Daniel Wroughton Craig (born 2 March 1968) is an English actor. He trained at the National Youth Theatre and graduated from the Guildhall School of Music and Drama in 1991, before beginning his career on stage. His film debut was in the drama The Power of One (1992). Other early appearances were in the historical television war drama Sharpe's Eagle (1993), Disney family film A Kid in King Arthur's Court (1995), the drama serial Our Friends in the North (1996) and the biographical film Elizabeth (1998). Craig's appearances in the British television film Love Is the Devil: Study for a Portrait of Francis Bacon (1998), the indie war film The Trench (1999), and the drama Some Voices (2000) attracted the film industry's attention. This led to roles in bigger productions such as the action film Lara Croft: Tomb Raider (2001), the crime thriller Road to Perdition (2002), the crime thriller Layer Cake (2004), and the Steven Spielberg historical drama Munich (2005). Craig achieved international fame when chosen as the sixth actor to play the role of Ian Fleming's British secret agent character James Bond in the film series, taking over from Pierce Brosnan in 2005. His debut film as Bond, Casino Royale, was released internationally in November 2006 and was highly acclaimed, earning him a BAFTA award nomination. Casino Royale became the highest-grossing in the series at the time. Quantum of Solace followed two years later. Craig's third Bond film, Skyfall, premiered in 2012 and is currently the highest-grossing film in the series and the fifteenth highest-grossing film of all time; it was also the highest-grossing film in the United Kingdom until 2015. Craig's fourth Bond film, Spectre, premiered in 2015. He also made a guest appearance as Bond in the opening ceremony of the London 2012 Olympic Games, alongside Queen Elizabeth II. Since taking the role of Bond, Craig has continued to star in other films, including the fantasy film The Golden Compass (2007), World War II film Defiance (2008), science fiction western Cowboys & Aliens (2011), the English-language adaptation of Stieg Larsson's mystery thriller The Girl with the Dragon Tattoo (2011), and the heist film Logan Lucky (2017).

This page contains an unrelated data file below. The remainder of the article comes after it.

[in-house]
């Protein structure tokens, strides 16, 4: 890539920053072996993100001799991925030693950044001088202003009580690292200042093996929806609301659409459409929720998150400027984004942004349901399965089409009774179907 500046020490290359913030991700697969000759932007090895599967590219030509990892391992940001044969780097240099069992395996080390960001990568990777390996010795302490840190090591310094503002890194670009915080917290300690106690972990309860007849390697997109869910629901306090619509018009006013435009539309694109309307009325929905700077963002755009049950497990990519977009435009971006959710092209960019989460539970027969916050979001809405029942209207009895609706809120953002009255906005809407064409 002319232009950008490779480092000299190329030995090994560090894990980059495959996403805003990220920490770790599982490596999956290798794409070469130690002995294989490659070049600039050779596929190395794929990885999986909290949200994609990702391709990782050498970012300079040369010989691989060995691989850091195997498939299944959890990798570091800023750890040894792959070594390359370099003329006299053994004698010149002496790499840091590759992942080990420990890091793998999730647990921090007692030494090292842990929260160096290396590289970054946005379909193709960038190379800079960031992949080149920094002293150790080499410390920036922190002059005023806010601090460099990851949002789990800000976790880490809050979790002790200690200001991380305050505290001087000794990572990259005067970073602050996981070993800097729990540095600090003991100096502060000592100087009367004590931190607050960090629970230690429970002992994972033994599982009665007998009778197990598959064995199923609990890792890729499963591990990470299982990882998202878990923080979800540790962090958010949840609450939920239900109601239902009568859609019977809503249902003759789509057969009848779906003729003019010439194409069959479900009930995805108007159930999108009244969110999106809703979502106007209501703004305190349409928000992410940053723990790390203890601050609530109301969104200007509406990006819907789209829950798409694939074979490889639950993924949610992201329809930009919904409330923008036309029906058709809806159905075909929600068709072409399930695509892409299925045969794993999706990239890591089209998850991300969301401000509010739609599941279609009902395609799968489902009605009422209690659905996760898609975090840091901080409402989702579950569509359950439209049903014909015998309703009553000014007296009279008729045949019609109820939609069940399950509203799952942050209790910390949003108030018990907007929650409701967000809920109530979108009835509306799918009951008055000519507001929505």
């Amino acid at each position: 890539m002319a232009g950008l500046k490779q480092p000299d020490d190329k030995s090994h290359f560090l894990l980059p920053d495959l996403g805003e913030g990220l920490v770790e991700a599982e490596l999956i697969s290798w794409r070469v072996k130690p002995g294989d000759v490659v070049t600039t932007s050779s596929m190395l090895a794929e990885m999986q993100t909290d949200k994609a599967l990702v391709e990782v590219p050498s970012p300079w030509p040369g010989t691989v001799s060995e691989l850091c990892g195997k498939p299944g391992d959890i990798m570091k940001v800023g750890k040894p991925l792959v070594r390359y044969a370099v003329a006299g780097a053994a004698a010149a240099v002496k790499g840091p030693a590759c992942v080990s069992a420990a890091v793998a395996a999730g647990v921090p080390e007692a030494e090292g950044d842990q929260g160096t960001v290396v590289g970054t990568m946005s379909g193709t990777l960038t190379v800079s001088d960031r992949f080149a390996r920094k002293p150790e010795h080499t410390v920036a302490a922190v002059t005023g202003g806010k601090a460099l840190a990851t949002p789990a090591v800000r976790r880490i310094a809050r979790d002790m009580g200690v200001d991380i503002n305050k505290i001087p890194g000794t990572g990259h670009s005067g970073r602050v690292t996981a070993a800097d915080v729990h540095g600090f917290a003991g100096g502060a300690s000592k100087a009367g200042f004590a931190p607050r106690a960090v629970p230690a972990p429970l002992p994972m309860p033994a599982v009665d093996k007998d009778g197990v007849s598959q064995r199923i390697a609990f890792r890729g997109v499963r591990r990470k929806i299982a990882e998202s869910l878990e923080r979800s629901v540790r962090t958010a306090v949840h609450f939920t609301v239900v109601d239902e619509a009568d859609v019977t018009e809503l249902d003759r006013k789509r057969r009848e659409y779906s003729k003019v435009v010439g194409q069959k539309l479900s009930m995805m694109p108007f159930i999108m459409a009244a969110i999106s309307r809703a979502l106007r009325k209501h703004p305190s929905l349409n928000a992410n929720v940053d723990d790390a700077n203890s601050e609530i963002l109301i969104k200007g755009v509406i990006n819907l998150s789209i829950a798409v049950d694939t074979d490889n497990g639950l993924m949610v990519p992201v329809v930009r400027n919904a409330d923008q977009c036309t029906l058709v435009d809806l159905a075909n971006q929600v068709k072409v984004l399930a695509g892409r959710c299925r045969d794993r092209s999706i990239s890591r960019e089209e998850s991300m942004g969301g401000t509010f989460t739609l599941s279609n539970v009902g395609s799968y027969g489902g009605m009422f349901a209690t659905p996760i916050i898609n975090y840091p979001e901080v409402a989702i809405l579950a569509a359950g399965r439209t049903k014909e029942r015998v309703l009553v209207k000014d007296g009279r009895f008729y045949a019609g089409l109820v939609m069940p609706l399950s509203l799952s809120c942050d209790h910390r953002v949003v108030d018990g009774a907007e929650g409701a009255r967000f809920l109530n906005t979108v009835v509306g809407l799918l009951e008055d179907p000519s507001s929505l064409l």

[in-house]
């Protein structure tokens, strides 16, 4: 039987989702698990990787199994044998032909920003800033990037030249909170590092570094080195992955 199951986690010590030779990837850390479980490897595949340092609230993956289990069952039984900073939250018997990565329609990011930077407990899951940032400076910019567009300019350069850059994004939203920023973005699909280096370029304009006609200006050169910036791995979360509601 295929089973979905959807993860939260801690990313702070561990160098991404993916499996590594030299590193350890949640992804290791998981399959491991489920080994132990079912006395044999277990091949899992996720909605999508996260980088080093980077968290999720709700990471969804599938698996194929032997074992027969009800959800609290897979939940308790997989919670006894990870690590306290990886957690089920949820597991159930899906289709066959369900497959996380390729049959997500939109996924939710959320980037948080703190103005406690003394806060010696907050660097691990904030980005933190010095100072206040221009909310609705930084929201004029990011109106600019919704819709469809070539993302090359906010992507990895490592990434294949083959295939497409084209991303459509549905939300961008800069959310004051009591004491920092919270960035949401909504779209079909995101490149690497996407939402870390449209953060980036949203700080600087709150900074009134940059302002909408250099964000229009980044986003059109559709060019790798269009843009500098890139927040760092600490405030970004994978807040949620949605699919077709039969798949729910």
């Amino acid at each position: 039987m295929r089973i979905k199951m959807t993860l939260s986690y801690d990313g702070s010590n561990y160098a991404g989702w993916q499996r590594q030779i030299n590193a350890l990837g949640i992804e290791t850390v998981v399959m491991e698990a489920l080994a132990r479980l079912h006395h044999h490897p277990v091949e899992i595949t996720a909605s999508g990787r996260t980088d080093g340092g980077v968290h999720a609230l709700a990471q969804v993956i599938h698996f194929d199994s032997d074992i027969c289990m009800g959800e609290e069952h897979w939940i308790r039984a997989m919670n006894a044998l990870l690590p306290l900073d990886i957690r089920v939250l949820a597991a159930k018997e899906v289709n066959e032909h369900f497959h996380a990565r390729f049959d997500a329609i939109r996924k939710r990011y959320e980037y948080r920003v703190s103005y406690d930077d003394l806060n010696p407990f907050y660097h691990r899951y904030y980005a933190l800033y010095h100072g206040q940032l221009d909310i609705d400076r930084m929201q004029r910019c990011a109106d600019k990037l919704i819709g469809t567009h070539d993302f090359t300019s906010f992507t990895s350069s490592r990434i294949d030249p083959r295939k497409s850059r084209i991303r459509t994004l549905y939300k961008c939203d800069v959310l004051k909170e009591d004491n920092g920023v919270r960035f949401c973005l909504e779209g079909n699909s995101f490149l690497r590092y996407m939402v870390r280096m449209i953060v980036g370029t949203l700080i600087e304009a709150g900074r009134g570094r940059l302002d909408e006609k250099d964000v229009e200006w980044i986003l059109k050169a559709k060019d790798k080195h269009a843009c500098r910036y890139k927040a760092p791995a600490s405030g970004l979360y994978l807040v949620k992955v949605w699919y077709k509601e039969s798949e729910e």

Group Captain Sir Douglas Robert Steuart Bader, (21 February 1910 – 5 September 1982) was a Royal Air Force flying ace during the Second World War.